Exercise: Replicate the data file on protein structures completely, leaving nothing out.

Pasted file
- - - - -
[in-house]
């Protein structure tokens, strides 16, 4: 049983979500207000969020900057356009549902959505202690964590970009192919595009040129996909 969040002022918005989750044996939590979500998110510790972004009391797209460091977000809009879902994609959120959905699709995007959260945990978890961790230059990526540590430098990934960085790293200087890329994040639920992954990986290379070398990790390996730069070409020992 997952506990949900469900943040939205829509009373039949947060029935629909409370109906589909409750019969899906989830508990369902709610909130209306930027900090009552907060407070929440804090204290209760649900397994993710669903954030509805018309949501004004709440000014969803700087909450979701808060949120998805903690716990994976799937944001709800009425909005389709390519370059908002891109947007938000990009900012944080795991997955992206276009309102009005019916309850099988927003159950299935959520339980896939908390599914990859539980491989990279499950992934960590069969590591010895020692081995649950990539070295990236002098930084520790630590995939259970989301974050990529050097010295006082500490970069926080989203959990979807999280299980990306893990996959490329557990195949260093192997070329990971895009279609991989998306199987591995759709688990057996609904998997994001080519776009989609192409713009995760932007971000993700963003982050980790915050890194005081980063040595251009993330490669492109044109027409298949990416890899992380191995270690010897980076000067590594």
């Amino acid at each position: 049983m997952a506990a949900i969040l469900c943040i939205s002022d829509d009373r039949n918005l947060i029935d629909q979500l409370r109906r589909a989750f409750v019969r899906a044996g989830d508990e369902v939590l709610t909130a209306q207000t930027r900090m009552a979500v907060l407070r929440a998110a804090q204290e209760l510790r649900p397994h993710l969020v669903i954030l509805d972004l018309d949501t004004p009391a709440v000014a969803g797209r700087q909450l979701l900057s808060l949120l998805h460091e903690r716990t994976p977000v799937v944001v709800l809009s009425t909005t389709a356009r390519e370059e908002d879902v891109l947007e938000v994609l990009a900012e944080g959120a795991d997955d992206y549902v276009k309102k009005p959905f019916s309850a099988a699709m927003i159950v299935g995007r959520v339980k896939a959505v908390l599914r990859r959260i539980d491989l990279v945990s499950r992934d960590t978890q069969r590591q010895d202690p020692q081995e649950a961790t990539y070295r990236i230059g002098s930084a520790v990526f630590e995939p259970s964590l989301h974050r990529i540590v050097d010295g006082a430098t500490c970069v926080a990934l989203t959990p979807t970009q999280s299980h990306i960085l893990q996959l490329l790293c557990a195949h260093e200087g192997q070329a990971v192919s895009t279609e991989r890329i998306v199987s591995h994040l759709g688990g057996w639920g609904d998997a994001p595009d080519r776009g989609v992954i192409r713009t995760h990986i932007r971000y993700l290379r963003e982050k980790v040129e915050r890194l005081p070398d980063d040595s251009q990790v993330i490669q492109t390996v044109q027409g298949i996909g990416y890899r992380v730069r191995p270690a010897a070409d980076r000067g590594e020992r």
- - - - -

[in-house]
């Protein structure tokens, strides 16, 4: 049983979500207000969020900057356009549902959505202690964590970009192919595009040129996909 969040002022918005989750044996939590979500998110510790972004009391797209460091977000809009879902994609959120959905699709995007959260945990978890961790230059990526540590430098990934960085790293200087890329994040639920992954990986290379070398990790390996730069070409020992 997952506990949900469900943040939205829509009373039949947060029935629909409370109906589909409750019969899906989830508990369902709610909130209306930027900090009552907060407070929440804090204290209760649900397994993710669903954030509805018309949501004004709440000014969803700087909450979701808060949120998805903690716990994976799937944001709800009425909005389709390519370059908002891109947007938000990009900012944080795991997955992206276009309102009005019916309850099988927003159950299935959520339980896939908390599914990859539980491989990279499950992934960590069969590591010895020692081995649950990539070295990236002098930084520790630590995939259970989301974050990529050097010295006082500490970069926080989203959990979807999280299980990306893990996959490329557990195949260093192997070329990971895009279609991989998306199987591995759709688990057996609904998997994001080519776009989609192409713009995760932007971000993700963003982050980790915050890194005081980063040595251009993330490669492109044109027409298949990416890899992380191995270690010897980076000067590594």
């Amino acid at each position: 049983m997952a506990a949900i969040l469900c943040i939205s002022d829509d009373r039949n918005l947060i029935d629909q979500l409370r109906r589909a989750f409750v019969r899906a044996g989830d508990e369902v939590l709610t909130a209306q207000t930027r900090m009552a979500v907060l407070r929440a998110a804090q204290e209760l510790r649900p397994h993710l969020v669903i954030l509805d972004l018309d949501t004004p009391a709440v000014a969803g797209r700087q909450l979701l900057s808060l949120l998805h460091e903690r716990t994976p977000v799937v944001v709800l809009s009425t909005t389709a356009r390519e370059e908002d879902v891109l947007e938000v994609l990009a900012e944080g959120a795991d997955d992206y549902v276009k309102k009005p959905f019916s309850a099988a699709m927003i159950v299935g995007r959520v339980k896939a959505v908390l599914r990859r959260i539980d491989l990279v945990s499950r992934d960590t978890q069969r590591q010895d202690p020692q081995e649950a961790t990539y070295r990236i230059g002098s930084a520790v990526f630590e995939p259970s964590l989301h974050r990529i540590v050097d010295g006082a430098t500490c970069v926080a990934l989203t959990p979807t970009q999280s299980h990306i960085l893990q996959l490329l790293c557990a195949h260093e200087g192997q070329a990971v192919s895009t279609e991989r890329i998306v199987s591995h994040l759709g688990g057996w639920g609904d998997a994001p595009d080519r776009g989609v992954i192409r713009t995760h990986i932007r971000y993700l290379r963003e982050k980790v040129e915050r890194l005081p070398d980063d040595s251009q990790v993330i490669q492109t390996v044109q027409g298949i996909g990416y890899r992380v730069r191995p270690a010897a070409d980076r000067g590594e020992r």